2008 Comment Manifesto
2008 Comment Manifesto

2008 Comment Manifesto

Comment is a journal of public opinion bringing Christian voices to the dialogue in the public sphere, seeking the common good.

December 1 st 2008
Appears in Winter 2008

Comment is a journal of public opinion bringing Christian voices to the dialogue in the public sphere, seeking the common good.

We live in an age that continues to be shaped profoundly by the modern, simultaneous impulses toward both absolute personal autonomy and complete scientific-technological control over nature. Around the world these modern impulses co-exist in tension with diverse other ways of life—ways of life usually inspired by ancient faith traditions.

Engaging with—not withdrawing from—this age, Comment is inspired by the belief that God is at work in the world for good:

  • that God created the world, that creation is good, and that the goodness of creation evokes human wonder;

  • that God stands in judgment over the evil in the world, and that the evil in the world and in our own hearts brings about human heartbreak;

  • that God rescues the world from evil in the death and resurrection of Jesus, making human hope possible;

  • that the Spirit of God by saving grace draws together communities of faith for the public celebration and proclamation of this hope; and

  • that the Spirit of God by common grace enables all people to contribute to the common good, whether or not we recognize God as the enabling power for our efforts.

Comment is committed to honest, humble thought; clear, simple writing; and courteous, civil dialogue—inclined toward identifying and affirming what is good rather than courting controversy.


Comment critically celebrates imaginative, skilful art work—literature and poetry, song and music, theatre and film, drawing, painting, photography, sculpture, and other forms—that expresses "with simple majesty the mixture of sorrow under sin in the world and joy at the presence of the Comforter," as Calvin Seerveld writes in A Christian Critique of Art and Literature: art that will show "the hurt and the laughter, the thoroughgoing chiaroscuro to flowers and desires and prayers alike," that "will let a childlike gladness of hope well up through the total groaning of all creation for the Great Day still to come." Comment seeks in particular to recommend emerging artists to its readers, and to encourage and honour under-appreciated mid-career artists.

Comment respectfully encourages world-loving, wisdom-seeking academic work that revels with delight in God's glorious ordering of creation, reels with horror over the human evil that vandalizes the good creation, and searches for ways of following Jesus' repair of the broken world.


Comment is glad to profile prudent businesses that steward the wealth of the world with enterprising innovation, patient investment, frugal management, skilful collaboration, and fair exchange. Comment hopes to contribute to the cultivation of human societies in which economic markets flourish without overwhelming other spheres of human life.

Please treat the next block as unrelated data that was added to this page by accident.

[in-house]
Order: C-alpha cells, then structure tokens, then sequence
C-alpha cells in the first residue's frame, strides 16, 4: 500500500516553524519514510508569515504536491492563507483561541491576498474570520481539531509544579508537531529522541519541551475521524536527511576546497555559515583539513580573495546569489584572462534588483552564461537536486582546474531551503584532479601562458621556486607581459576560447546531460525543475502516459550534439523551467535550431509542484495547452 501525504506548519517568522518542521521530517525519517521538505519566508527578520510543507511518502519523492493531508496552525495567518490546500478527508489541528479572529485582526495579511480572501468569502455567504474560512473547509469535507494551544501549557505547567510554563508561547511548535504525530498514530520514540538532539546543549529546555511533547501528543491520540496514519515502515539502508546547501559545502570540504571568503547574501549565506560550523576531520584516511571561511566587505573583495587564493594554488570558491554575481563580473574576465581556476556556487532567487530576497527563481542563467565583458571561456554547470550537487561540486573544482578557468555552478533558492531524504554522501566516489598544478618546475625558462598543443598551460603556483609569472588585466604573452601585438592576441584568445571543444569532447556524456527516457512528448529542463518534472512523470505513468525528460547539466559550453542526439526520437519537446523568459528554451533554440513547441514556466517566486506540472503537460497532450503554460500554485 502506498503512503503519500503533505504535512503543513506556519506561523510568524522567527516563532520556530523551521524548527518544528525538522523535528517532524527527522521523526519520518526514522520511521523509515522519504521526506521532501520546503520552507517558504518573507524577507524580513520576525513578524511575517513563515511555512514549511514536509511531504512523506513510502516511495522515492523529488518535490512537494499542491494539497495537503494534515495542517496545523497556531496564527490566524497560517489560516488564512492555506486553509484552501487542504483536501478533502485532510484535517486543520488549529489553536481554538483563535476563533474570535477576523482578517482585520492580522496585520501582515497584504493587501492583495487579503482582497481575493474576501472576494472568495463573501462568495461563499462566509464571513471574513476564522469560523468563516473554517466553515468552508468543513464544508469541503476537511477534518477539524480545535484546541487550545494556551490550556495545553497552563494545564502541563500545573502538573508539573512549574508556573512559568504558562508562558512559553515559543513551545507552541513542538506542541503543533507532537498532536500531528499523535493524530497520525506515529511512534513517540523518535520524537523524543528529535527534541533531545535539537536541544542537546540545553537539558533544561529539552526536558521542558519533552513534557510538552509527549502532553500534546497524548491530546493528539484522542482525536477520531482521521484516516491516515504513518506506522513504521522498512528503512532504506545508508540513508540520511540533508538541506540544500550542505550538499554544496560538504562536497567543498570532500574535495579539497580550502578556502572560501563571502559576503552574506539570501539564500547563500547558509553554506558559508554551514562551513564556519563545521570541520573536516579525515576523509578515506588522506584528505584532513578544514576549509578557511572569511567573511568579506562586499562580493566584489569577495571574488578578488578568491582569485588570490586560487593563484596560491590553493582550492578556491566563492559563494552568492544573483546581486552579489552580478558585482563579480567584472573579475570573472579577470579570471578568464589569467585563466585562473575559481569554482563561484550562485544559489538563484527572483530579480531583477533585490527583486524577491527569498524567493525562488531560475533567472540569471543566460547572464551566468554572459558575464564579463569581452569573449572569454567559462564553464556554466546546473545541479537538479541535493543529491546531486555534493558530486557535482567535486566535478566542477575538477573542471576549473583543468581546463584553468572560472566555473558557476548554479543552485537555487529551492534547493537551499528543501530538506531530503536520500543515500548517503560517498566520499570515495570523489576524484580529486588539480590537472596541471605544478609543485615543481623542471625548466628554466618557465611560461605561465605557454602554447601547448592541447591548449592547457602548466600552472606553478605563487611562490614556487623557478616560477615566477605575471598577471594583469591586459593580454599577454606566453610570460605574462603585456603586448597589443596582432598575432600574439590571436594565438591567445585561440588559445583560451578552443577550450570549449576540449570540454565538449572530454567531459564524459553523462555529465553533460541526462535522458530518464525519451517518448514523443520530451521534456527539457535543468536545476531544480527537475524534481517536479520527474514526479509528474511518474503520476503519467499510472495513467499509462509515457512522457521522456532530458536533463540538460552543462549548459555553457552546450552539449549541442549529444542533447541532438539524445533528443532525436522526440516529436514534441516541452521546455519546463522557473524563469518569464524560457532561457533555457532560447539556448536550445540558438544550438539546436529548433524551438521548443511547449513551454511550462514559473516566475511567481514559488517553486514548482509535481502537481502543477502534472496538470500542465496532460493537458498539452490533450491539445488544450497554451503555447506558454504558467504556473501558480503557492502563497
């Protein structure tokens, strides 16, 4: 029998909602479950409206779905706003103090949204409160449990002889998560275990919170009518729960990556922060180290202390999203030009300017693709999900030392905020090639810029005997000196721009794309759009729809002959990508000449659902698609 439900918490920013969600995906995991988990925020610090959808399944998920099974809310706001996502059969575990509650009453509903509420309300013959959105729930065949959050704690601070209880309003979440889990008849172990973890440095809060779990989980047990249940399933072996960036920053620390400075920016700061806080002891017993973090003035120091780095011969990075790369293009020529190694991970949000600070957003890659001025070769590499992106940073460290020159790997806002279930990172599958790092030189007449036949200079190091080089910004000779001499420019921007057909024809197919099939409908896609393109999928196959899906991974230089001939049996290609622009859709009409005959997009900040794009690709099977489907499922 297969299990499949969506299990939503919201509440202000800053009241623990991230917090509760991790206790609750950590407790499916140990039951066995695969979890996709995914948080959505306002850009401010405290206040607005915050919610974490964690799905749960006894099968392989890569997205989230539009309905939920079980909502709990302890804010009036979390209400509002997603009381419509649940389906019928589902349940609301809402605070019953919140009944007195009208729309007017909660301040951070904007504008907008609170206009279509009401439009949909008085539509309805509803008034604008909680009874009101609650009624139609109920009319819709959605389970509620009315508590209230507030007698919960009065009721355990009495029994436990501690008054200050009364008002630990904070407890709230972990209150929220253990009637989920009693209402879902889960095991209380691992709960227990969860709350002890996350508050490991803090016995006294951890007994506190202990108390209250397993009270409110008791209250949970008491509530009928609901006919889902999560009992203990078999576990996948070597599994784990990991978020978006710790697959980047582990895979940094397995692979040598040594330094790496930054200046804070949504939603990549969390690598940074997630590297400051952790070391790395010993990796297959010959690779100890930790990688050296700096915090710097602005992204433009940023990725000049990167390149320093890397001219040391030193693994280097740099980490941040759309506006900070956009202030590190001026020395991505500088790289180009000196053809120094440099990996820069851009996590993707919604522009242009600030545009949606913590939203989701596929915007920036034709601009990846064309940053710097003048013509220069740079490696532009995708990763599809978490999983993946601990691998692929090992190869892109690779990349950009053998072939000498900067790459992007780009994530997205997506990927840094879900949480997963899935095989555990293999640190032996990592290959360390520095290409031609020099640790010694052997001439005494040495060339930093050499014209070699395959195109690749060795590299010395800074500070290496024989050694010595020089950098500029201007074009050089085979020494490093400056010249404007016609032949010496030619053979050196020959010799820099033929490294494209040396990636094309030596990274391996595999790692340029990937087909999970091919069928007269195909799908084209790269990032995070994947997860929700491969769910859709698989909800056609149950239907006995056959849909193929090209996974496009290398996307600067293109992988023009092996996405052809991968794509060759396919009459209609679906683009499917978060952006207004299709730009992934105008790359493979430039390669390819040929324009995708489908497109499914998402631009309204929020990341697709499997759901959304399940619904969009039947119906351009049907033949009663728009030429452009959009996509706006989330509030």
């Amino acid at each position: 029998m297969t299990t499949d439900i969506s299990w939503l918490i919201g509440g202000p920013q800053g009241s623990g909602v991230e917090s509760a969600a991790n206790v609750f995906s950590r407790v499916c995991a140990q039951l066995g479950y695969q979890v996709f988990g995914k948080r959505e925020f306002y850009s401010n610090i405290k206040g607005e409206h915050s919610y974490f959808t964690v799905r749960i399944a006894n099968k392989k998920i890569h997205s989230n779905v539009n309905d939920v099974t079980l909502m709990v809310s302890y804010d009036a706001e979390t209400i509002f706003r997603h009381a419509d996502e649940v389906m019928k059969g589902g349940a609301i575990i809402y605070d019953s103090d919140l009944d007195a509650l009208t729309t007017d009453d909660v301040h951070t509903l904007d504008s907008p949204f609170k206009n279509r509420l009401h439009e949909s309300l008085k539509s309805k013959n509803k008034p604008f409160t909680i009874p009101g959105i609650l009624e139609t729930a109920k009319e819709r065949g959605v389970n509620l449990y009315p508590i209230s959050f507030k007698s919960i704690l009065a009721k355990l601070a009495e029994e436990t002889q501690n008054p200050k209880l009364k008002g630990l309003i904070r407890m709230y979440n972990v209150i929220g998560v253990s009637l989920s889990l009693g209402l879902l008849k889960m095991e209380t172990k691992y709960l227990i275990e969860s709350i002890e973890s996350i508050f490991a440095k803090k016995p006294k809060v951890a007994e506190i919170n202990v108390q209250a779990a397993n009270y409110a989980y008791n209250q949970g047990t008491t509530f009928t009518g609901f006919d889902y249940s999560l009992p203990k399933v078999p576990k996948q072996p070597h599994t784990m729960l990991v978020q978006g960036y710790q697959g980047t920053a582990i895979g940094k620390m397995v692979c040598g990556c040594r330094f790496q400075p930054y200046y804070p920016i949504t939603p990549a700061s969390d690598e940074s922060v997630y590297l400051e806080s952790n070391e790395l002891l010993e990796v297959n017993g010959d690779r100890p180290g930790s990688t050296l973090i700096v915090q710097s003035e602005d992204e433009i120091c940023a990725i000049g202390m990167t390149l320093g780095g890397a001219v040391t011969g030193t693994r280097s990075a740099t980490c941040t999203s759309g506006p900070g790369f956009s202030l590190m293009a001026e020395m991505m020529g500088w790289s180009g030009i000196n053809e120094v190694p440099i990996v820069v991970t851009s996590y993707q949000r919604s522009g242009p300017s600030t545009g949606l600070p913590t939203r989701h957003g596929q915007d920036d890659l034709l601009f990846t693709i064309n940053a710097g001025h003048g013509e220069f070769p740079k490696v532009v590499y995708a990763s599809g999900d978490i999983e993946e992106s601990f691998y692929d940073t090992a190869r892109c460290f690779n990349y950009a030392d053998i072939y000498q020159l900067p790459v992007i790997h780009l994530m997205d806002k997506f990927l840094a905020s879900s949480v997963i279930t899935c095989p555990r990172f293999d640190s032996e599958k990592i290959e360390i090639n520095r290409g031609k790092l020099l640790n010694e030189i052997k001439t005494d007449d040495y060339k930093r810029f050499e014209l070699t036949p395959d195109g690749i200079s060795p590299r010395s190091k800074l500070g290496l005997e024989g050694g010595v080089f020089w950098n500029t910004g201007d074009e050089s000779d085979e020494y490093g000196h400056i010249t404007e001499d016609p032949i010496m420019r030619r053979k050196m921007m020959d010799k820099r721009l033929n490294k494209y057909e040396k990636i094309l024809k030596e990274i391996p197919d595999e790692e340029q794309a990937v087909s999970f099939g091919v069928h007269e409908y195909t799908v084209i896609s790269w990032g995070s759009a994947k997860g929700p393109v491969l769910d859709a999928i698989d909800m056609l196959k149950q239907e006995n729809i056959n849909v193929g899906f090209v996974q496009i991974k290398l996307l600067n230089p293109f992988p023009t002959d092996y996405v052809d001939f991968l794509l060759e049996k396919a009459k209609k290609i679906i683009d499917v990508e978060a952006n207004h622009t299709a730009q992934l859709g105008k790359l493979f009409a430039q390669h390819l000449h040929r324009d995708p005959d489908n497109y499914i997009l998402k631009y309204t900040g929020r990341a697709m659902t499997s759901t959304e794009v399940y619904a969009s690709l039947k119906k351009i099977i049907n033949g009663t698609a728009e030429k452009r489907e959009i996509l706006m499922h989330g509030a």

Comment endorses responsible technical invention and cultivation that delights in the materials and forms of things, discloses and conserves the possibilities embedded in creation, and enables a rich diversity of human ways of life, while carefully questioning human neglect and exploitation of creation.


Comment affirms that politics is only one dimension of our multi-faceted, common, public life and culture that is most deeply defined by religious beliefs, and informed and enriched by civil mores, intellectual opinion, artistic products and popular culture. Yet political life does possess power to define and to influence—for better and for worse—our common public life and culture.

Comment esteems statecraft, the defence of peace, and the rule of law, and denounces anarchy, brigandage, and tyranny. Against both individualism and collectivism, Comment resolutely campaigns for an accurate recognition and protection of different spheres of human life, with the application and limitation of political power to the administration of justice (known as the principle of sphere sovereignty or differentiated authority), and the appropriate assignment of political authority, with a preference for the more local authority where possible (known as the principle of subsidiarity).


Comment cherishes the enjoyment of the playful delights and everyday comforts that offer solace in solitude and enliven our common life: simple food grown and prepared with care and imagination, well-designed clothes worn with élan, streets and boulevards that invite walking and cycling, board games and ball games that test the players and amuse the onlookers, and table conversation that is on occasion witty, rich, deep, and lively—all to celebrate what it is to be human, with gratitude for the good gifts of a loving Creator who delights in his creatures.

Gideon Strauss
Gideon Strauss

Gideon Strauss was the editor of Comment from 2000 to 2010. He is currently Associate Professor of Worldview Studies at the Institute for Christian Studies, a graduate school of philosophy in Toronto, and a senior fellow with the Center for Public Justice in Washington DC. Gideon also facilitates vocational discipleship in churches in his native South Africa.


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